Google's budget-minded Pixel Slate is still noticeably absent nearly three months from its promised launch and almost six since its unveiling at last year's Made by Google event, despite expectations of increased competition in the Chrome OS tablet category.
Expected and listed to sell for just $599 as of its October announcement, the gadget was anticipated to help set the stage for future devices running Google's laptop OS in a tablet format. In particular, the search giant's apparent aim was to ensure that a good model was in place for other companies moving into the space to follow in building out their own designs at a lower price bracket.
Packed with a 12.3-inch Molecular Display at a resolution of 3,000 x 2,000 with 293 ppi, in an all-metal body with premium-tuned dual-forward firing speakers, the comparatively low-end Google Pixel Slate was expected to be a true showcase of Chrome OS possibility. Its sleek 1.6lb design was meant to be driven by an eighth-gen Intel Celeron processor backed by 4GB of DDR4 RAM and 32GB storage.
All of that was supposed to be coupled with the same 12-hour rated battery life, fingerprint scanner, and other premium features found in its more expensive counterparts. But none of that has happened. The budget-minded Pixel Slate is still listed as "Out of stock" when added to a cart via the official site and Google's response to queries has been decidedly vague, leading to plenty of speculation about the missing hardware.
Speculation following big cuts to Google's hardware division
The search giant has reportedly told reviewers immediately following the launch of other Pixel Slate configurations that they would need a month. That's now shifted to statements claiming it will still be "some time" before they become available. It also has had nothing to add with regard to the also absent, slightly more expensive variant that ships with double the usual memory and storage.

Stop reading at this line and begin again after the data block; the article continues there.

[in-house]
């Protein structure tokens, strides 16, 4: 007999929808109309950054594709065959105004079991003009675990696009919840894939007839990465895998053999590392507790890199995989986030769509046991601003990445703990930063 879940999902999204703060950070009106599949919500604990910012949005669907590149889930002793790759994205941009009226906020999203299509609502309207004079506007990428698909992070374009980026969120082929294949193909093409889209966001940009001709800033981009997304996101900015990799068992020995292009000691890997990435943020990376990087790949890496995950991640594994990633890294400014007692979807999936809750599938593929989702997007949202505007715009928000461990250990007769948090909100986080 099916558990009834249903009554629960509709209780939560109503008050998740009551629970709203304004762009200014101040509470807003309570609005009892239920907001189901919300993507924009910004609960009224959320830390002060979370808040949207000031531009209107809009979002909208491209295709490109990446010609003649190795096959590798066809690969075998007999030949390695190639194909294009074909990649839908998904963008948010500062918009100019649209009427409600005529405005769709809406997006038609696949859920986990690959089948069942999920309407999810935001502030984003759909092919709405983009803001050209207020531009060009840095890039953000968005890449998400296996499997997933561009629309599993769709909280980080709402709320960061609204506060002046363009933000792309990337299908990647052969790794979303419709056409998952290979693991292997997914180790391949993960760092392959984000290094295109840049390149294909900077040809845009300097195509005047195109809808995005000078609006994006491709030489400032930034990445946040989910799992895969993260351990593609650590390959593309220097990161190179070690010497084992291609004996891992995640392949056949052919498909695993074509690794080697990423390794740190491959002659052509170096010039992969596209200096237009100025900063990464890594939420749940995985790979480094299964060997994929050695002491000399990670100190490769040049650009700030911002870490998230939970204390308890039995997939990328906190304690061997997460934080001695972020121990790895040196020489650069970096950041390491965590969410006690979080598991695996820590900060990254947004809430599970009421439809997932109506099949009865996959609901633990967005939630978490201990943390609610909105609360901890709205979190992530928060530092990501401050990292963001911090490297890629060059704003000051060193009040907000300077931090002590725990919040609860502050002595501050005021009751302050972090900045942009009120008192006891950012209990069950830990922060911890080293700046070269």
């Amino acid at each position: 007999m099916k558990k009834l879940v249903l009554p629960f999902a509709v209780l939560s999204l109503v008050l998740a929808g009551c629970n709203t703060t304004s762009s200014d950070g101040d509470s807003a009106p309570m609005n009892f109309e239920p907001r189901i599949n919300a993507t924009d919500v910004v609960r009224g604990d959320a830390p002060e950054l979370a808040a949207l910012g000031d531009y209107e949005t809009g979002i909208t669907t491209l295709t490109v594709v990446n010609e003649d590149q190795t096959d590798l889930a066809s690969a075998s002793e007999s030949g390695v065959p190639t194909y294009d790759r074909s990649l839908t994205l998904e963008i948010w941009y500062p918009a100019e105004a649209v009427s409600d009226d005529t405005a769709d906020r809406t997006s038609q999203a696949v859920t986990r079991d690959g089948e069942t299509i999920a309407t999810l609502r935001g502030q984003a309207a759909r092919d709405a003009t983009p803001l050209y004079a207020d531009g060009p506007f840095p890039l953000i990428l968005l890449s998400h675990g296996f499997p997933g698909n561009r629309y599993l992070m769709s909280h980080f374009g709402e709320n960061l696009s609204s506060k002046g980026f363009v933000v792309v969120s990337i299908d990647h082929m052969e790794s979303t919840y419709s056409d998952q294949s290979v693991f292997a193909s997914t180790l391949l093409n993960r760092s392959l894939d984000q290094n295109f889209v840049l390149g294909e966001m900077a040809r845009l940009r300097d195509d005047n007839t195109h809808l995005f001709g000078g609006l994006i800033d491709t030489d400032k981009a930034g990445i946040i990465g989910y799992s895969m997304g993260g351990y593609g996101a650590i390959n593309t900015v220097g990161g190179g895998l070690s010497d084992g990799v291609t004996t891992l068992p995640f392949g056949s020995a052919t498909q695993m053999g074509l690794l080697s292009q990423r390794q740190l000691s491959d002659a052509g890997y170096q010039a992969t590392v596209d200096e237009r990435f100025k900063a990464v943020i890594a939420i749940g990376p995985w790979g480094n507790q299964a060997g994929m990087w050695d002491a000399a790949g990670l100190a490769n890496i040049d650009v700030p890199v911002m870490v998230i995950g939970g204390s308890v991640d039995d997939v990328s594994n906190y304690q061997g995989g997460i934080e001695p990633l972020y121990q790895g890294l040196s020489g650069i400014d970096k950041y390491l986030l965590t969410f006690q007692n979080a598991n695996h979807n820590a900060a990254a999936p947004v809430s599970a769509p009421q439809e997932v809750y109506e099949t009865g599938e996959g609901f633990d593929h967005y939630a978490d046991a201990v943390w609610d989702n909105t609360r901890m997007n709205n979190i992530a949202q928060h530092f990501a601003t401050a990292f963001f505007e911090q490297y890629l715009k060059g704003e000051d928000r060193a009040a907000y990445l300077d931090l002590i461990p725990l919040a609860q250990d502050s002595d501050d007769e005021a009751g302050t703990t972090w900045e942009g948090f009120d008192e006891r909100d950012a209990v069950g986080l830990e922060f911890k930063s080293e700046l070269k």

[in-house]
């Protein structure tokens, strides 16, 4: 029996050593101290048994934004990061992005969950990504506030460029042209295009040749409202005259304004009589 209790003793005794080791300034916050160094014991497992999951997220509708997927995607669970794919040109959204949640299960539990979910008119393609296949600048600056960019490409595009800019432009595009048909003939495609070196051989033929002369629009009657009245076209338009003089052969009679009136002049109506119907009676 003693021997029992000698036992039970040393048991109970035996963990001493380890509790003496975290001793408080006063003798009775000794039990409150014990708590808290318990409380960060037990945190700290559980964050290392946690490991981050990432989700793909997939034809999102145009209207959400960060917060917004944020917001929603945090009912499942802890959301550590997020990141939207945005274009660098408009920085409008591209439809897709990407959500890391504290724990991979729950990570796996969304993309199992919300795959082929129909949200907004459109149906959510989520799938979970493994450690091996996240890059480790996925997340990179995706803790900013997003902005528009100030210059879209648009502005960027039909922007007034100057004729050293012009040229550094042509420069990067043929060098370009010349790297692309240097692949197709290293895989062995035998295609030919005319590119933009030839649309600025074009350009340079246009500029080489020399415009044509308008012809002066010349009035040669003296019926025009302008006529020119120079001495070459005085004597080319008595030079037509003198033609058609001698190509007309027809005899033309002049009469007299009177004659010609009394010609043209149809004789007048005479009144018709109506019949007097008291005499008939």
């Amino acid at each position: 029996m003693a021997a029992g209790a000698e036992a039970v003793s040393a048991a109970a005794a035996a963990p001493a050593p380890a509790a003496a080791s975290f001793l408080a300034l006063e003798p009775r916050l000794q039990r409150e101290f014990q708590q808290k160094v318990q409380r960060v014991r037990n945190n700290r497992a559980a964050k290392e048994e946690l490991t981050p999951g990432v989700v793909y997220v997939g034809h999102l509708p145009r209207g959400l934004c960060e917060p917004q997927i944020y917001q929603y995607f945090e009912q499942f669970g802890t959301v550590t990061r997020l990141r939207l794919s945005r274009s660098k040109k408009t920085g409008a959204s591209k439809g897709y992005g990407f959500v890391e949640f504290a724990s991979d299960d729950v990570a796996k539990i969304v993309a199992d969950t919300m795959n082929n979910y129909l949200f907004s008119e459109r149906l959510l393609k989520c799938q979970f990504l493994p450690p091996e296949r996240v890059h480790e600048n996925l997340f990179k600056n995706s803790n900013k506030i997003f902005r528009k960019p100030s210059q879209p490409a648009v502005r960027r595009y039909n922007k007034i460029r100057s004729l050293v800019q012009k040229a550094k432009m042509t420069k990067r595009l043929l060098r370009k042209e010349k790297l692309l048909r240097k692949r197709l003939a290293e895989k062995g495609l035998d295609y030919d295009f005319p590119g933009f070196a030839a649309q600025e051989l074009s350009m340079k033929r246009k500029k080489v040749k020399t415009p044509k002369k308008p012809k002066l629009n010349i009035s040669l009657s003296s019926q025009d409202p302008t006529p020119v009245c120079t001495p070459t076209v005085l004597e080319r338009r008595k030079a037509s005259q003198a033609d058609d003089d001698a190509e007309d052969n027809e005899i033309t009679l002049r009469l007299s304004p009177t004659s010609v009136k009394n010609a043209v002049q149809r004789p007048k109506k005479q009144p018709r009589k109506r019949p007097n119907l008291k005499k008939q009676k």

Taken alongside harsh criticisms of Google's budget Chrome OS tablet and reports about cuts being made to Google's hardware division, it's easy to see where speculation is stemming from.
Google's cheapest Pixel Slate has, where reviews have been made possible, faced critiques effectively pointing out that it simply isn't worth the cost compared to its siblings.
That fact that made even more potent with consideration for more capable devices such as HP's Chromebook x2 and equally capable devices such as Samsung's Chromebook Plus or Chromebook Pro that are already readily available. Both of those devices offer comparable features and a price, with accessories included that cost extra from Google. Each also has either a similar level of performance or better and the same or a lower price point -- representing some of the best available hardware on the platform.
The competition is on ...with or without Google
Despite Google's obvious absence from the mid-range budget category for Chrome OS tablets, that segment of the market has grown and is expected to continue growing. Most likely spurred by improvements in the OS itself that are slowly beginning to dispense with caveats that previously plagued the platform, OEMs have not only begun to release their own alternatives. That growth has mostly taken place in the education sector but new tablets are increasingly being noted in the Chromium Gerrit code repository too.
Upcoming devices are currently expected to come with either MediaTek or Qualcomm chipsets, driven to comparable levels of performance or better than the budget-friendly Pixel Slate. They're also predicted to pack features at a price point that will further those above-mentioned devices in effectively leaving Google's hardware behind.
For instance, both Qualcomm and MediaTek gadgets are expected to support mobile data connectivity, on top of the traditional Wi-Fi supported by Pixel Slate. Each is also predicted to include a screen that falls just short of the resolution but comes close enough that the average consumer won't notice a huge difference.
On the MediaTek side, the expected tablets will arrive in either a 10- or 8-inch form factor with support suspected for wireless charging. For Qualcomm, the gadgets will undoubtedly go above and beyond in terms of running Android apps due to the manufacturer's long history with that other OS as the de facto chipmaker.
Regardless of whether those devices live up to the hype, if the trend continues and the Celeron-powered Pixel Slate doesn't appear soon, Google may risk being left completely behind on its own platform.